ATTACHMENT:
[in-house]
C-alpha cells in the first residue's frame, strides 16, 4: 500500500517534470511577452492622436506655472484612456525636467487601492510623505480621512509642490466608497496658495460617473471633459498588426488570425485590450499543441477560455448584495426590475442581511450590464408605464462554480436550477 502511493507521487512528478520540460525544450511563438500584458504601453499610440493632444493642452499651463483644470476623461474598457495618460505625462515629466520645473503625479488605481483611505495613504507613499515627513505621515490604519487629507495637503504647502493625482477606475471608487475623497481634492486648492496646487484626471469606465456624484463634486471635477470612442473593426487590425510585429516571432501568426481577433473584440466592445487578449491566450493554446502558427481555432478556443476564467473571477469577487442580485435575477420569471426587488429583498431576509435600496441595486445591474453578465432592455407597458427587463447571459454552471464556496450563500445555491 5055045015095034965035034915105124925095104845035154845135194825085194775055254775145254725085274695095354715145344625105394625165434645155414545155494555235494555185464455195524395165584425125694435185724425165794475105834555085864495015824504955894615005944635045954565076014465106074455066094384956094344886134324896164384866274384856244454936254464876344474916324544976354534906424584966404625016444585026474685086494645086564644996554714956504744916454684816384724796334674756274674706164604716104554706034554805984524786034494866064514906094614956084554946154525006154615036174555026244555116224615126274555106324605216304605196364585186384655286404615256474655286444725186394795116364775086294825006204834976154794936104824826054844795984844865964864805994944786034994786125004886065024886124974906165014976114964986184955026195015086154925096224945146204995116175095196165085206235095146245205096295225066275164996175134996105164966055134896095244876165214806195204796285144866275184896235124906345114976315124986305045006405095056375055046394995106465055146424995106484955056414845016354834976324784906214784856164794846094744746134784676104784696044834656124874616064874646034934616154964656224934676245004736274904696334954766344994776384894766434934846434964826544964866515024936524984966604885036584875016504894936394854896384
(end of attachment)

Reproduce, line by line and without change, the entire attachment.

[in-house]
C-alpha cells in the first residue's frame, strides 16, 4: 500500500517534470511577452492622436506655472484612456525636467487601492510623505480621512509642490466608497496658495460617473471633459498588426488570425485590450499543441477560455448584495426590475442581511450590464408605464462554480436550477 502511493507521487512528478520540460525544450511563438500584458504601453499610440493632444493642452499651463483644470476623461474598457495618460505625462515629466520645473503625479488605481483611505495613504507613499515627513505621515490604519487629507495637503504647502493625482477606475471608487475623497481634492486648492496646487484626471469606465456624484463634486471635477470612442473593426487590425510585429516571432501568426481577433473584440466592445487578449491566450493554446502558427481555432478556443476564467473571477469577487442580485435575477420569471426587488429583498431576509435600496441595486445591474453578465432592455407597458427587463447571459454552471464556496450563500445555491 5055045015095034965035034915105124925095104845035154845135194825085194775055254775145254725085274695095354715145344625105394625165434645155414545155494555235494555185464455195524395165584425125694435185724425165794475105834555085864495015824504955894615005944635045954565076014465106074455066094384956094344886134324896164384866274384856244454936254464876344474916324544976354534906424584966404625016444585026474685086494645086564644996554714956504744916454684816384724796334674756274674706164604716104554706034554805984524786034494866064514906094614956084554946154525006154615036174555026244555116224615126274555106324605216304605196364585186384655286404615256474655286444725186394795116364775086294825006204834976154794936104824826054844795984844865964864805994944786034994786125004886065024886124974906165014976114964986184955026195015086154925096224945146204995116175095196165085206235095146245205096295225066275164996175134996105164966055134896095244876165214806195204796285144866275184896235124906345114976315124986305045006405095056375055046394995106465055146424995106484955056414845016354834976324784906214784856164794846094744746134784676104784696044834656124874616064874646034934616154964656224934676245004736274904696334954766344994776384894766434934846434964826544964866515024936524984966604885036584875016504894936394854896384